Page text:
Dear Rabbi Fried,
I appreciate your last two answers to me about Israel, and promise I won’t bug you about this again. I was just fascinated by what you said, that there is a stone on the Temple Mount at the place of the altar that was the beginning of God’s creation of the universe, and wanted to know if you could expand on that thought. All that I know is helping me defend Israel on my campus. Thanks,
Promise not accepted; you’re not bugging me at all, please keep asking! Especially now that significant parts of Israel and, Heaven forfend, perhaps even parts of Jerusalem are on the chopping block, we need to cement our spiritual connection to these places.
The stone I was referring to is a profound Jewish concept, and is referred to in Hebrew as the “even she’seeah,” or “foundation stone.” One of the leading Kabbalists was R’ Moshe ben Nachman, known as Ramban (Nachmanides, 13th-century Spain and Israel). In the preface to his classical commentary to the Torah, he writes at great length about this stone. This stone, at the Temple Mount, is said to hold within it all the world’s powers. For example, says Ramban, different fruits and vegetables thrive in specific parts of the world. Fruits which are indigenous to central Africa won’t necessarily grow well in Japan, and vice-versa.
An artery extends from this stone to Africa, Australia and every part of the world, giving each its power to sustain its particular flora and fauna. King Solomon, to whom the Torah refers as the wisest of all men, with his vast wisdom perceived and recognized those arteries. He was then able to plant the trees and plants which were particular to different parts of the world in Jerusalem, right above their specific artery of power, and these plants thrived right in the middle of Jerusalem as if they were grown in their natural habitat.
It was at the very same spot, as we mentioned previously, that the dust was taken by G-d to create the first man. Rashi gives one explanation: that since the dust of this place is the center of all the dust of the earth, wherever in the world men will die, they will be able to be “returned” to that dust. The converse of that is the custom at Jewish funerals to add a little dirt from Jerusalem into the casket, making the burial as if the deceased is returning back to his ultimate source.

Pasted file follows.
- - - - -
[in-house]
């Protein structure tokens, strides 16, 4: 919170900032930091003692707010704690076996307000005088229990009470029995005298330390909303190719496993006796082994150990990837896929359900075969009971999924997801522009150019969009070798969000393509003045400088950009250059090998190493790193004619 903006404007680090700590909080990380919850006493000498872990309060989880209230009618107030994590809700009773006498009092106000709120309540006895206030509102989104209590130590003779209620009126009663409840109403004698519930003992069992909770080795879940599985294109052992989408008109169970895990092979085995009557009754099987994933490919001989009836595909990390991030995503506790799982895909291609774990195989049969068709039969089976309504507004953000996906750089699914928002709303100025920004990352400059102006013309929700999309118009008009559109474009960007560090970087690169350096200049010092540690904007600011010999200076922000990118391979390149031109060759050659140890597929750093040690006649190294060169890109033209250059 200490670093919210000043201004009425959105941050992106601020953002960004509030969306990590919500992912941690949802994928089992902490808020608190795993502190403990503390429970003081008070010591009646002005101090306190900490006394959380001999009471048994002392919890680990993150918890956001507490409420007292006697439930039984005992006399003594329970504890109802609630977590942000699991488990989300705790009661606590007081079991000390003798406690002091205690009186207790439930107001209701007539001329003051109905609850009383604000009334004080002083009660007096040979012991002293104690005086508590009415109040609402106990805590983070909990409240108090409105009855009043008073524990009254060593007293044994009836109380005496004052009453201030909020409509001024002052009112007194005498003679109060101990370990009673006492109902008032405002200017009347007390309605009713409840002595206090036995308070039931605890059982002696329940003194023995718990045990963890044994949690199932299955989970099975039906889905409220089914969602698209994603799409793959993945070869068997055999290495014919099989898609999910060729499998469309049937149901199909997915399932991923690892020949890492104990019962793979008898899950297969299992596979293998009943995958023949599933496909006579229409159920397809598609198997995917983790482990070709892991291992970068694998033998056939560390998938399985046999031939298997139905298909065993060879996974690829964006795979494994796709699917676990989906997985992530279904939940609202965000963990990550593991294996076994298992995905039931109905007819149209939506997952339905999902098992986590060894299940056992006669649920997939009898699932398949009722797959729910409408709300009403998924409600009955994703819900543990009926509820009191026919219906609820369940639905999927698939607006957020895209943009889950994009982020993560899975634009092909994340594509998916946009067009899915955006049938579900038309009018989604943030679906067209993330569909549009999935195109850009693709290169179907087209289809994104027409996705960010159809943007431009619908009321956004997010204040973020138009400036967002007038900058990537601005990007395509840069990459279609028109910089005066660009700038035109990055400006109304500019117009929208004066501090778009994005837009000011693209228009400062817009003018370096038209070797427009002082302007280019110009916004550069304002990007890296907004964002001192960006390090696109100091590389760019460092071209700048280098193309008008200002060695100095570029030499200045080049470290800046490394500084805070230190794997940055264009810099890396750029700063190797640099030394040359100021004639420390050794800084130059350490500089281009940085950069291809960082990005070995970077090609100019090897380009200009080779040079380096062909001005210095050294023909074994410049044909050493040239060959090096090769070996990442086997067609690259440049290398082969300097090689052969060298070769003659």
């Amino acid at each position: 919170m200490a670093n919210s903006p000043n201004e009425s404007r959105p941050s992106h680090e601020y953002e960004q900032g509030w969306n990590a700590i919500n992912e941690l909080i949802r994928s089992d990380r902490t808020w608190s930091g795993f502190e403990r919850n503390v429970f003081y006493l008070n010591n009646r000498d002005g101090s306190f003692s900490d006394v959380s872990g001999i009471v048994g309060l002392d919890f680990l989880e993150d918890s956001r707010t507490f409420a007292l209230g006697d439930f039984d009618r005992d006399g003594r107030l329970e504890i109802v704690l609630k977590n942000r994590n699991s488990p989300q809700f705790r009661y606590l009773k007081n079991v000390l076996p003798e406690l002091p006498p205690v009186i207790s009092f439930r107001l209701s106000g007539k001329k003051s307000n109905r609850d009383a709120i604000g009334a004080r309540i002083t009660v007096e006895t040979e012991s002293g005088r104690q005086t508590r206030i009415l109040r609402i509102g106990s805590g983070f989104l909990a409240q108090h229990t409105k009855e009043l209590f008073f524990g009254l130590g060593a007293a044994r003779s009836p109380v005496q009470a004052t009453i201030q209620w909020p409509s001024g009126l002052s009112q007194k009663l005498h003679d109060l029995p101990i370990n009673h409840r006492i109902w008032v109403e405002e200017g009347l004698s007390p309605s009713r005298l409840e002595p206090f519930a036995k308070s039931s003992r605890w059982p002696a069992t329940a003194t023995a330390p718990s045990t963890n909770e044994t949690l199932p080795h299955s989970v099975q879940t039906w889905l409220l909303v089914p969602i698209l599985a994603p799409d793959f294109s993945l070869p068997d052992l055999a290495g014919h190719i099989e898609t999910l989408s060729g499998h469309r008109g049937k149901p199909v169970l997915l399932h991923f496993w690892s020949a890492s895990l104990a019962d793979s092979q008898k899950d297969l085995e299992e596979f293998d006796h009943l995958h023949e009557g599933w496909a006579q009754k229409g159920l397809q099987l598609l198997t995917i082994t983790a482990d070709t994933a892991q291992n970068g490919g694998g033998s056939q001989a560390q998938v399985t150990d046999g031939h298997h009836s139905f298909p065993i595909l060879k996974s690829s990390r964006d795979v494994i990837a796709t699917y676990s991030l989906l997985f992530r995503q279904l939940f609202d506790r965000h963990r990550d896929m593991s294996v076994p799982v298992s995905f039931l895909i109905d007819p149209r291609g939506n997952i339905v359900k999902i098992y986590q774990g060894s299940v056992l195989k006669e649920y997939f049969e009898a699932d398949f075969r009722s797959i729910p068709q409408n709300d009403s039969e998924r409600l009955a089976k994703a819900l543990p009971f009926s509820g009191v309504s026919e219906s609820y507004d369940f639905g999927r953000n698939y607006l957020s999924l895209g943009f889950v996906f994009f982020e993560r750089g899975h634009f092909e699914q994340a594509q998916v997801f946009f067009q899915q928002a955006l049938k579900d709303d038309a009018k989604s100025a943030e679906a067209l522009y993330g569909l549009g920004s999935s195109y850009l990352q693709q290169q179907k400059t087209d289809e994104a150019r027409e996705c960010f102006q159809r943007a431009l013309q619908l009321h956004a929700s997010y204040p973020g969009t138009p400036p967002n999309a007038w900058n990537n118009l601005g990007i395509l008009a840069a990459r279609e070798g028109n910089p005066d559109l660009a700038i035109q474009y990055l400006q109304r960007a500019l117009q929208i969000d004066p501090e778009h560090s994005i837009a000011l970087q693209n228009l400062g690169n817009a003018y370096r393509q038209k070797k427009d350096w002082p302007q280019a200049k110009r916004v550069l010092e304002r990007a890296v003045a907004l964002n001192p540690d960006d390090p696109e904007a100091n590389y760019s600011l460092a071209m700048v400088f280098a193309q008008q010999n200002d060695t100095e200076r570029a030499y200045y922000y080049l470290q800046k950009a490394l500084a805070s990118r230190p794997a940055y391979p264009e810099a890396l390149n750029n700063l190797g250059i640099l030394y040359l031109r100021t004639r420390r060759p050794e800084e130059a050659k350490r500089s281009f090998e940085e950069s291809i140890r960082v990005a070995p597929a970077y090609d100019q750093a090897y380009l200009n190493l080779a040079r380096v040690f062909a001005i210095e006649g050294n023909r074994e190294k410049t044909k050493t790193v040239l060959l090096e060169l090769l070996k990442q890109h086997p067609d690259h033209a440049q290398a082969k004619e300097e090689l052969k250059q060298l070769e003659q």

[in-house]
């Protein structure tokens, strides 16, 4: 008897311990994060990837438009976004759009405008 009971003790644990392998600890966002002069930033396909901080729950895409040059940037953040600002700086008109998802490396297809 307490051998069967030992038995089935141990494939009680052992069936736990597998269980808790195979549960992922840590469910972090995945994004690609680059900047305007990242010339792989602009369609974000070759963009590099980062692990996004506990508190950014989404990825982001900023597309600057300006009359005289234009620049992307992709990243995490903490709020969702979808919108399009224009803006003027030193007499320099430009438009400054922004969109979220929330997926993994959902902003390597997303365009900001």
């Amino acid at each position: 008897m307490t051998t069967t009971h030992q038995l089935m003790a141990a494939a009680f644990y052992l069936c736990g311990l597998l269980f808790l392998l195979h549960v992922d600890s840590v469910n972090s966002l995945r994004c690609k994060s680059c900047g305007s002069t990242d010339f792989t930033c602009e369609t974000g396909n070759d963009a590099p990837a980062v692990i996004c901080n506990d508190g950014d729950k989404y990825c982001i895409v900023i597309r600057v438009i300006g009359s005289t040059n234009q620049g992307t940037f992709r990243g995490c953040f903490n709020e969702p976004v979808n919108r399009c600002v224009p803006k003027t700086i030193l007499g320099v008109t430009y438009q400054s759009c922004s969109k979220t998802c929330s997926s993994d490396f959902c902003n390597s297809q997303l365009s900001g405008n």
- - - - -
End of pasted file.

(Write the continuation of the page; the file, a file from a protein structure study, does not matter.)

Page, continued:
This “even she’seeah” reflects a deeper understanding of Jerusalem and its pinnacle, the Temple Mount. The Midrash and Kabbalah explain that both man and the Temple were created as a microcosm of the entire universe. Every part of the Temple coincides with an organ or limb of man, and represents that concept in the universe. The central focus and holiest place of the Temple was the Holy of Holies, the inner chamber which housed the Ark and the tablets bearing the Ten Commandments. Only the Kohen Gadol, high priest, entered that place once a year, on Yom Kippur. That place corresponds to the human heart. From there, the Jewish hearts were connected to the Al-mighty.
The heart is the organ which pumps the blood to the most distant extremities of the body, bringing oxygen and nourishment to its capillaries and cells, bringing the gift of life. The Holy of Holies was the Jewish heart beating in Jerusalem, giving power to that stone to extend its arteries to the entire world, bringing spiritual energy to the far-flung places of the world, the source of bounty and goodness.
May we merit the ingathering of all our exiles to that place, with peace and joy, once and for all!
Rabbi Yerachmiel D. Fried, noted scholar and author of numerous works on Jewish law, philosophy and Talmud, is founder and dean of DATA, the Dallas Kollel. Questions can be sent to him at firstname.lastname@example.org.